Sam ruled up a chart and stuck it on his mirror. He had to ‘monitor his progress’, another Trish teaching. That reminded him of another of her mottoes, ‘Believe it, achieve it’. That was something else about Trish, she didn’t let anything get in her way. She knew how to grab life by the balls. God, how he’d missed her. He’d let himself go without her, but now, ‘Believe it, achieve it’, he said to himself. He bought one dozen blocks of cheddar cheese. Dr Nottle advised the dieter to vary the cheese; one day Camembert, another Neufchatel, but Sam opted for economy and simplicity. He bought an extra carton of cigarettes to help cut down his appetite. He went for a fitting at the wig shop and he called into Boots to weigh himself, to buy tooth-whitening lotion and artificial suntan. And he started running. He went early in the morning to the Regius Gardens which were small and heavily-treed. He shuffled once around the park. As he reached his starting point everything turned black and his breath made a terrible wheezing sound. His heart seemed to be galloping. Oh Hell, this was too much. Sam lit a cigarette to steady his nerves, then tottered back to his room. Too soon for the exercise, he thought, the diet was the main thing anyway. He found the cheese quite satisfying. He could eat as much as he liked, in fact Dr. Nottle’s notes said to eat as much as possible. Sam consumed block after block. After several days he went back to Boots to check his weight. He had lost nine pounds. This was most encouraging, although he was noticing his breath was like that of a very dead lion left in its cage to rot. When he spoke to the conductor on the bus he flinched and turned his head away before replying. But what was a bit of bad breath for Trish? He also found he felt very alert. His soporific days of mooning over the past had gone. Now he was busy with paper and pencil, planning the best approach to access Millie Arbuthnott’s trust funds and where to salt them away. Believe it, achieve it.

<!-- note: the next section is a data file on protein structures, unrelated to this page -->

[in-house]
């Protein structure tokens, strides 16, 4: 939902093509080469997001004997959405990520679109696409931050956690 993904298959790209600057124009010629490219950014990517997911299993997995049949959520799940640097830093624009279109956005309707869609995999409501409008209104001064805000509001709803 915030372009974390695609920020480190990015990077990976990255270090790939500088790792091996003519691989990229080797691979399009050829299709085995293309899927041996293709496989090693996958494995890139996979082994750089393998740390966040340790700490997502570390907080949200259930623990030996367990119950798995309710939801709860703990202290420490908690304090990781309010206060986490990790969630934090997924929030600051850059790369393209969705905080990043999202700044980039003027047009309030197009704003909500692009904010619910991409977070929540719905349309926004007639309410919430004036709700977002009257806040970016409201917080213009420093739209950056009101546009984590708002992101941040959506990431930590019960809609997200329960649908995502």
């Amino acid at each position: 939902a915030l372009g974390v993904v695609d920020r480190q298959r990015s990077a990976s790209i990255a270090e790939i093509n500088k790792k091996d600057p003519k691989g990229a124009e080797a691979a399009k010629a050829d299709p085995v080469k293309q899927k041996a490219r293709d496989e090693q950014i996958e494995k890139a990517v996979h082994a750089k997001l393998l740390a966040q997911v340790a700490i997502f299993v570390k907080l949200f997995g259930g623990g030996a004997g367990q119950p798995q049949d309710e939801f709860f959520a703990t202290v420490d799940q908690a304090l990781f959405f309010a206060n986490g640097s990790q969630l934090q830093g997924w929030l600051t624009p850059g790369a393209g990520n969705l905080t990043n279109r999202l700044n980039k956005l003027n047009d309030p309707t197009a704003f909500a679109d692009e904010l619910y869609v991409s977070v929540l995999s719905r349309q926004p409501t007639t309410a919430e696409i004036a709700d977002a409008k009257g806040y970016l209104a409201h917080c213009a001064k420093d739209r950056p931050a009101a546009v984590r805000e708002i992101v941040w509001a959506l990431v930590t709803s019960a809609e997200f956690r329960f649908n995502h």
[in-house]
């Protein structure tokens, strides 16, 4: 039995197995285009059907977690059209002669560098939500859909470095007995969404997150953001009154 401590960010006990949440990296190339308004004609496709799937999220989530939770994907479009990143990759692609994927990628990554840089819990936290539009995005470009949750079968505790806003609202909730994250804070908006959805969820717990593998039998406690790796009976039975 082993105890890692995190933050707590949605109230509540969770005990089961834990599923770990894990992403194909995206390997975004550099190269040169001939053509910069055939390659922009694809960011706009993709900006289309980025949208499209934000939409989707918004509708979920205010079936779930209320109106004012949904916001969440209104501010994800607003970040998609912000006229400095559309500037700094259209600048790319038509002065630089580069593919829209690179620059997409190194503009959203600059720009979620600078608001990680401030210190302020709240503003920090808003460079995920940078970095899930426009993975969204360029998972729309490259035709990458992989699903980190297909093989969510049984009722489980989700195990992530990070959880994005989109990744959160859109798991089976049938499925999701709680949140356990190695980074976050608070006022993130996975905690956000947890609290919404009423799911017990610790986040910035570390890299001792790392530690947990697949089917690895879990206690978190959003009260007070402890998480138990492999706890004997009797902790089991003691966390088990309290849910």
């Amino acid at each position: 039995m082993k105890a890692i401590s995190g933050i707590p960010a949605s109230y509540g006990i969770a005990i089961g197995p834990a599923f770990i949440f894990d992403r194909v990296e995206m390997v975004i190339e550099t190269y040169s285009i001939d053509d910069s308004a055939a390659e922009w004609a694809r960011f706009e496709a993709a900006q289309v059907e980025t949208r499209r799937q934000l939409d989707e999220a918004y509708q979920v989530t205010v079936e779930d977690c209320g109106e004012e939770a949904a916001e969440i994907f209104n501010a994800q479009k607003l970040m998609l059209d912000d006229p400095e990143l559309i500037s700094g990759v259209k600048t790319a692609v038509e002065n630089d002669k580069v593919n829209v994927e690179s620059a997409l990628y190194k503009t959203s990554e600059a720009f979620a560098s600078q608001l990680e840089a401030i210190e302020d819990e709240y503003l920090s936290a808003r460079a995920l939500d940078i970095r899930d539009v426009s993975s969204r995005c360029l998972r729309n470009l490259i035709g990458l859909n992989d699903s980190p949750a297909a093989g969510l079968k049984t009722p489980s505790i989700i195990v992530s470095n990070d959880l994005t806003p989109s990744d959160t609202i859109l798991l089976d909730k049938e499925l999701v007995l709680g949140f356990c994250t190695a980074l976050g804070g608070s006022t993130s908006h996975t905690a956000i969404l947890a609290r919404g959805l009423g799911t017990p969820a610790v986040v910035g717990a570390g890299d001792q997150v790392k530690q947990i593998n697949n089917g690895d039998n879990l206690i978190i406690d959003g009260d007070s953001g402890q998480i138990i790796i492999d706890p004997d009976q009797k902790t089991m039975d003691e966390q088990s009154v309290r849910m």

At the end of two weeks he had lost one and a half stone and he was almost as brown as Tom Jones from the frequent application of the sun bronzing lotion. His teeth were not much different and he had to eat XXX peppermints all the time to dilute the dead meat smell of his breath. He would have to try to speak without opening his lips. Best of all, though, he had a curly, almost Afro wig, which was so firmly affixed to his head it would take a tornado to dislodge it. A new white suit, a bronze shantung jacket, a disk with his birth sign hanging on his bare chest (no chest hair, but there was only so much he could do) a few other odds and ends in the way of shirts and undies and he was on the way to Crane Mansions with the Arbuthnott Will in the lining of his faux lizard suitcase. He was feeling a little odd in the head with a kind of dull pressure behind his eyes and a strange galloping feeling in his heart that probably came from his diet.

Is Sam successful in winning Trish back? You’ll have to read Crane Mansions to find out.

Disclaimer: even if you have eaten too many Easter eggs, we do not advise that you try this at home. Gert takes no responsibility (for anything at all).

photo credit: http://www.flickr.com/photos/22375189@N08/4777655877

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4 thoughts on “Dr Nottle’s Cheese Diet

    1. I don’t think this diet is very far from the principles of paleo, although I suppose cave men didn’t have cheese.Gets the weight off lovely,I hear. (Not that we are in any way recommending it.)

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  1. Hilarious. I have a copy of this and since I am in dire need of a good laugh, I am starting today. I’ll binge read instead of like our hero Sam who goes on a binge cheese nosh.